2. that, and the notion Realtek controllers are usually just that, interface controllers, so the overwhelming majority of protocol-related number crunching is done on the host CPU via the driver.

        unlike Intel and Mellanox, which usually have these functions built into the hardware itself or realized by a small firmware running on the integrated cores (Broadcom does this, the Ortega project has a concise documentation on that)

        1. That’s not true for Intel’s 2.5 Gbps parts, as they’re pretty much the same, or worse, than what Realtek is offering.

          1. On this one I have to disagree, for having run the comparison no longer than a few weeks ago. The perf difference is an order of magnitude in favor of the i226. The problem is that the intel NICs try to be smart and are often full of bugs while realtek only does a simple modest job correctly. So you can end up with bad measurements just because you faced a bug, like the odroid-h4 users losing their connection from time to time when EEE was enabled :-/

        2. That’s a “notion” from 10 or 100 Mbps Ethernet days. Starting from Gbit, Realtek chips have all the expected CPU offload functionality. Launch an “ethtool -k” on one at least once before spreading “notions”…

    1. I’m having a 4×2.5 + 2×2.5/5/10 that I got for around $120. It’s fanless and it has variants with more 2.5G ports. I find that this is a good solution for a lan with a file server and a main workstation (i.e. the only segment where you want more than 2.5G), as well as for cascading if needed.

  2. Sadly Ali-link says “Sorry, the page you requested can not be found:(” here in Netherlands, EU.

  3. Regarding having to download + install the Linux drivers in order to use this 5Gbps adapter…I looked at the different drivers currently available on the provided link.

    Can anyone advise as to if this would be the correct driver to use on a system running v6.8.11 (I just upgraded to that version fairly recently)?

    GBE Ethernet LINUX driver r8168 for kernel up to 6.8
    8.053.00
    2024/04/18

    OR… Is the above the driver for a 1Gbps adapter, and I’d need to instead use the following driver (if I rolled back to kernel up to 6.4), until either a version is released (or I create one) that is supported up to kernel 6.8?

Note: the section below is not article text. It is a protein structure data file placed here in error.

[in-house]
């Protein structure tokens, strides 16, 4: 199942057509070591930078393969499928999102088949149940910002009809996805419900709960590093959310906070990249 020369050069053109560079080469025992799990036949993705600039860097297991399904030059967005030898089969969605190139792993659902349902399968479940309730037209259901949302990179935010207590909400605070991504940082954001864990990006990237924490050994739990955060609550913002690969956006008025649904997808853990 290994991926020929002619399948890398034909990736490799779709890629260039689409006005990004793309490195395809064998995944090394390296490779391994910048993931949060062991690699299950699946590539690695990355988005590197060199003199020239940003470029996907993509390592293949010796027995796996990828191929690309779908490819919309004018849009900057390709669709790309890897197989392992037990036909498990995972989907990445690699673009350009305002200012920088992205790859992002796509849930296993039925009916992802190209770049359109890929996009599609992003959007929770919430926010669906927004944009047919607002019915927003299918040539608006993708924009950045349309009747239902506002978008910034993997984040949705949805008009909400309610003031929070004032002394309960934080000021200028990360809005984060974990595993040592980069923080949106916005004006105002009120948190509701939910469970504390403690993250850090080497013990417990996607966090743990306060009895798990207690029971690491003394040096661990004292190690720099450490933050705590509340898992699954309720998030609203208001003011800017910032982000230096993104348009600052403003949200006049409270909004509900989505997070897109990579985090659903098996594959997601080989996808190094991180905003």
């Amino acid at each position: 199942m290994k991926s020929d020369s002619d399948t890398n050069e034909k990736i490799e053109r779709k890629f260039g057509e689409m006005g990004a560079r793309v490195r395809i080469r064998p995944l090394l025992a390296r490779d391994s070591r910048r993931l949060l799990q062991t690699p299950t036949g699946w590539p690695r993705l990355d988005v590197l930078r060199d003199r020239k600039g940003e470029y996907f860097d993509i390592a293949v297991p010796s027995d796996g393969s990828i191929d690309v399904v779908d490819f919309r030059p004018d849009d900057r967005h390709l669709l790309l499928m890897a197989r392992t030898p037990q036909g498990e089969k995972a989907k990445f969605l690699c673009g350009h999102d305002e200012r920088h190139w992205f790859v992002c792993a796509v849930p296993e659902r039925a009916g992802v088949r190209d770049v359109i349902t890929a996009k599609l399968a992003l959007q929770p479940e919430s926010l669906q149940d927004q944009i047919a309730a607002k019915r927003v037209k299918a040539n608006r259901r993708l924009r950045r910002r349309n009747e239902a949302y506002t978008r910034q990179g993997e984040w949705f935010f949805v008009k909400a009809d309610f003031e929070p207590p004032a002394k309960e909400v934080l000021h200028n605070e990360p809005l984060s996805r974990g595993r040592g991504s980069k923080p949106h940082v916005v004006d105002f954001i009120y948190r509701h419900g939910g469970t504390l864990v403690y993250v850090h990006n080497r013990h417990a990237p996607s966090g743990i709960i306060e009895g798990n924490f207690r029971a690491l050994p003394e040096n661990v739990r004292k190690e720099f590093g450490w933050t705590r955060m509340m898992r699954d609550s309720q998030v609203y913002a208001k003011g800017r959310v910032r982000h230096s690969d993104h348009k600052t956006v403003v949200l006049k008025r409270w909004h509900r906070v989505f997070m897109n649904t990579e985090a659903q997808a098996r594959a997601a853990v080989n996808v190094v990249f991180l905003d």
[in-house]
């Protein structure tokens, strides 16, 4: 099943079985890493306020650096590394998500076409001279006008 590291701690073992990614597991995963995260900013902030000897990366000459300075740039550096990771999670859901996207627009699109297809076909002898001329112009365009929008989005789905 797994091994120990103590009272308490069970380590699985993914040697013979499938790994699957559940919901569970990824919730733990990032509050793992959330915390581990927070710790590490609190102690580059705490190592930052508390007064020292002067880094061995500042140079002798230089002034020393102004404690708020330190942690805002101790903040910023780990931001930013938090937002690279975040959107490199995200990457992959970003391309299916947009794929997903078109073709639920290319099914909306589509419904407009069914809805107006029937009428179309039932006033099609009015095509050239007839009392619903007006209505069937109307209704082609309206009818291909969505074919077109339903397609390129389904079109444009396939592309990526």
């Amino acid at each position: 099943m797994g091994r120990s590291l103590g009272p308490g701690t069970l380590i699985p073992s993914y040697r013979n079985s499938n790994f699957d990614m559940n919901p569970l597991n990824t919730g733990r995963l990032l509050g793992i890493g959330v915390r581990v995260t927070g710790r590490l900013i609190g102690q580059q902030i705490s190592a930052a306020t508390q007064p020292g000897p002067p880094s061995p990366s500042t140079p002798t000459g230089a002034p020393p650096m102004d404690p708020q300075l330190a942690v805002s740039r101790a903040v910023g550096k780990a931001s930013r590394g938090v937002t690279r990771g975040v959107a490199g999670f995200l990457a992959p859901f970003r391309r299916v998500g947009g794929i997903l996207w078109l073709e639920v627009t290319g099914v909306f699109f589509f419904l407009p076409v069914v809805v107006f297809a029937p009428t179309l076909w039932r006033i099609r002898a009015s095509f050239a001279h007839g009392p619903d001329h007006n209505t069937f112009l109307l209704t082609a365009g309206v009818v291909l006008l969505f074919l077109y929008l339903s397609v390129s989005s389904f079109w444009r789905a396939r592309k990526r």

5G Ethernet LINUX driver r8126 for kernel up to 6.4
    10.013.00
    2024/02/27

    Looking for clarification before I made any kind of move/purchase.
    Any thoughts would be greatly appreciated!
    Thanks 🙂

    1. The first link should be for a gigabit Ethernet driver. That would be “5G Ethernet LINUX driver r8126 for kernel up to 6.4”. Maybe they mean “tested up to Linux 6.4”, but it still works on newer kernel versions.

      1. Thanks for that QUICK reply, Jean-Luc. So it sounds like I would definitely want the driver that specifically states it’s for the 5Gbps adapter… And or states it’s “for kernel up to 6.4”, which I’d take things wouldn’t work out too smoothly for me, being on 6.8 already.

        I think I might need to just wait till it’s sorted to a higher kernel. Also, I wonder if it was supported up to 6.8, if I would run into issues using the adapter down the road, should my kernel become further upgraded (as we know it will)…. Anyways, thx again 👍👍👌

        1. Jiri Brejcha tested it on a Raspberry Pi 5 with Linux 6.8.xxx, so it’s already working.

          1. I just gave the Pi 5 link, and didn’t see anything about it being on 6.8 – looks like it was running 6.1 when ran/tested…unless I missed something?

          2. That’s what I read from his blog:

            Linux software support

            I happened to have Raspberry Pi OS with 6.8.0-rc7 kernel running on the Raspberry Pi 5. Out of the box, the adapter did not work. iocrest included driver download link pointing to this Chinese website but I am not so sure I want to use that one.

            After installing driver from Realtek’s website, the adapter works just fine.

          3. Oh, okay – awesome!…THANKS!!

            Now I can proceed onto my next step to see IF I will be able to even utilize the 5Gbps adapter here for/into the device I’m wanting to do put it in. I’ll need to open up my machine (tho it’s time for that anyways…I kinda skimmped out on Spring cleaning this year anyways – LOL) to see what I can, or can’t, do; and then I’ll have a better understanding of what my next steps are going to be.

            Thanks again for the replies, Jean-Luc Aufranc….a scholar AND a gentleman 🙂

  4. Ooh, I was looking at these last week but completely forgot, thanks for the nudge 😄 Not that I have anything compatible at this point but soon..